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Digital literacy provision across the sector – UCISA benchmarking survey results and feedback - Rebecca McCready & Annette Webb

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Digital literacy provision across the sector – UCISA benchmarking survey results and feedback - Rebecca McCready & Annette Webb

  1. 1. Digital Capabilities Survey Results 2014 Rebecca McCready Learning and Teaching Advisor Newcastle University Annette Webb Academic Technologies Trainer York St John University UCISA benchmarking survey results and feedback Digital literacy provision across the sector Get involved: #ucisadigcap
  2. 2. Digital Capabilities Survey Results 2014 The state of the nation www.ucisa.ac.uk/digcap #ucisadigcap 2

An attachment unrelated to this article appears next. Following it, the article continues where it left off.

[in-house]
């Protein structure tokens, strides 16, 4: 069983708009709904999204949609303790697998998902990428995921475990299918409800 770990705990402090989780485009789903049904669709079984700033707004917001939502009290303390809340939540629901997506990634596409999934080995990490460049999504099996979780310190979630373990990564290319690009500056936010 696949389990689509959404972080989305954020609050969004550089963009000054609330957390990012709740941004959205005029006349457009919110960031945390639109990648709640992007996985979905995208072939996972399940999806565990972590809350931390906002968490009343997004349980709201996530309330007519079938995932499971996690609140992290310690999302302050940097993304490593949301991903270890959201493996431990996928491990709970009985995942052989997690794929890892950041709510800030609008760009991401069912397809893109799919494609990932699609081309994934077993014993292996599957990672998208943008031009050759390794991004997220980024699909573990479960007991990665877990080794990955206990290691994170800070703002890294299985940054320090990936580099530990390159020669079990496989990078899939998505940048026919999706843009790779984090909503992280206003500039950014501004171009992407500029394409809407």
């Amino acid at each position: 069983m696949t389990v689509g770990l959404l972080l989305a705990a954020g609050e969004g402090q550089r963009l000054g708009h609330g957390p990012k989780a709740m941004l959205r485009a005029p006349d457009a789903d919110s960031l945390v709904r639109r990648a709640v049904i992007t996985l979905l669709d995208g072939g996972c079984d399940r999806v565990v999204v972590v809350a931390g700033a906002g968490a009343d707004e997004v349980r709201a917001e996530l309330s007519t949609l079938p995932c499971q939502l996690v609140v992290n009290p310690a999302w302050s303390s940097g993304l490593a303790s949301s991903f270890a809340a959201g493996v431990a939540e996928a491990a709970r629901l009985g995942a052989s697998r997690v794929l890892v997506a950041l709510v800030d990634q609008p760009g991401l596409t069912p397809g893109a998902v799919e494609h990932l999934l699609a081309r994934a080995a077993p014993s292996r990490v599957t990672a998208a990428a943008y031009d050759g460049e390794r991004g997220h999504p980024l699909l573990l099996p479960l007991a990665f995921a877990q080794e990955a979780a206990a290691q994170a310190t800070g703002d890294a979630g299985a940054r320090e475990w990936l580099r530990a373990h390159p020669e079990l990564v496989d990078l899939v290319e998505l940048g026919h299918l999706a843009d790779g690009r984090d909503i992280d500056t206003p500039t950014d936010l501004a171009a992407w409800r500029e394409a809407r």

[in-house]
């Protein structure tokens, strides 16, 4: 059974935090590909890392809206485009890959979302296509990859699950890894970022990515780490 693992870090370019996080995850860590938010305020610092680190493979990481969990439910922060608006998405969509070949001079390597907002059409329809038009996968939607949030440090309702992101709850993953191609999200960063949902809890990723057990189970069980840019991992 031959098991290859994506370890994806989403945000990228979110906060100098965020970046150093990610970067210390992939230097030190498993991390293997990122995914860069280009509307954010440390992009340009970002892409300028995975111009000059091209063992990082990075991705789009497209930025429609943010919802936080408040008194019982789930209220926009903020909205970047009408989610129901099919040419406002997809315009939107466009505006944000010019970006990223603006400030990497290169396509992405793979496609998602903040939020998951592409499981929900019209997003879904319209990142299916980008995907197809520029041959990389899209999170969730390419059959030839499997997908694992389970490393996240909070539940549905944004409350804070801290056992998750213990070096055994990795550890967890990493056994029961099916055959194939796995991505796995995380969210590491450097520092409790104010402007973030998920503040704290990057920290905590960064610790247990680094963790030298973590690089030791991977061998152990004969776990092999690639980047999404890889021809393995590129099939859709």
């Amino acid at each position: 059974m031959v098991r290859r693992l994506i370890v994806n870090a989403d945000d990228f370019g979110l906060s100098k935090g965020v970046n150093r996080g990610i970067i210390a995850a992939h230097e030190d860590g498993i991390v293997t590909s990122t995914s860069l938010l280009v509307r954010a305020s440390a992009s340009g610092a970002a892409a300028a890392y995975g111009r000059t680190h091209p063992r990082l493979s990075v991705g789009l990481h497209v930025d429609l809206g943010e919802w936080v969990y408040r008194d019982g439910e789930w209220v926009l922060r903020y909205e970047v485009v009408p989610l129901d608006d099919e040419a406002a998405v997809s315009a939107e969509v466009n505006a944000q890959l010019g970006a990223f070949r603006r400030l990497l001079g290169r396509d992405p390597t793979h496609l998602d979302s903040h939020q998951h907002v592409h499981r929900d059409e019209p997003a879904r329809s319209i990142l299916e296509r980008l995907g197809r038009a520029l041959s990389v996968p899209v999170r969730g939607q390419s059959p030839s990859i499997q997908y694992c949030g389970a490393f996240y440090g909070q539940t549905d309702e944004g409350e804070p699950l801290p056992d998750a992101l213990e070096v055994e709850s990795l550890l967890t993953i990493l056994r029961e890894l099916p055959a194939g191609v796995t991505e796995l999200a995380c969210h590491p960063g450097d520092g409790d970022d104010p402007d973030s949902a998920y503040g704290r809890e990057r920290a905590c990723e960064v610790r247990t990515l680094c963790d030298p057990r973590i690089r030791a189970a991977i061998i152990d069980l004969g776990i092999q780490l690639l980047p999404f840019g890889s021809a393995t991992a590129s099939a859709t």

3. 3. Digital Capabilities Survey Results 2014 Key finding: Differentiation and Support 3 0 10 20 30 40 50 60 Drop-in clinics or appointments for students Telephone/email/online chat Remote access Twitter/ social media Videos (e.g. YouTube, Vimeo, in house etc.) An online knowledge base Other method library IT Services Ac/StudySkills eLearning
  4. 4. Digital Capabilities Survey Results 2014 Key finding: Work together 1. Teaching and Learning systems (22), including a. 8VLE-related projects and reviews, b. 4 lecture-capture system implementations or reviews, 2. Digital Literacy-related projects (20), including a. 8 projects for students mainly focusing on the alignment or embedding of digital skills into curricula or frameworks, b. 5 for staff, particularly upskilling academic staff to enhance the student learning experience. 4 RankDepartment No of citations 1 IT Services 30 1 Academic development/Learning Technologies 30 2 Library 25 3 Senior Leadership Team 15 4 HR 13
  5. 5. Digital Capabilities Survey Results 2014 Key finding: Whole institution approach 5 Faculties/Schools TEL/eLearning Units SMT Library IT Depts Academic Development Unit/Teaching Enhancement Units Human resources Depts Research/Graduate Units Careers, Employability & Enterprise Student services/study skills Other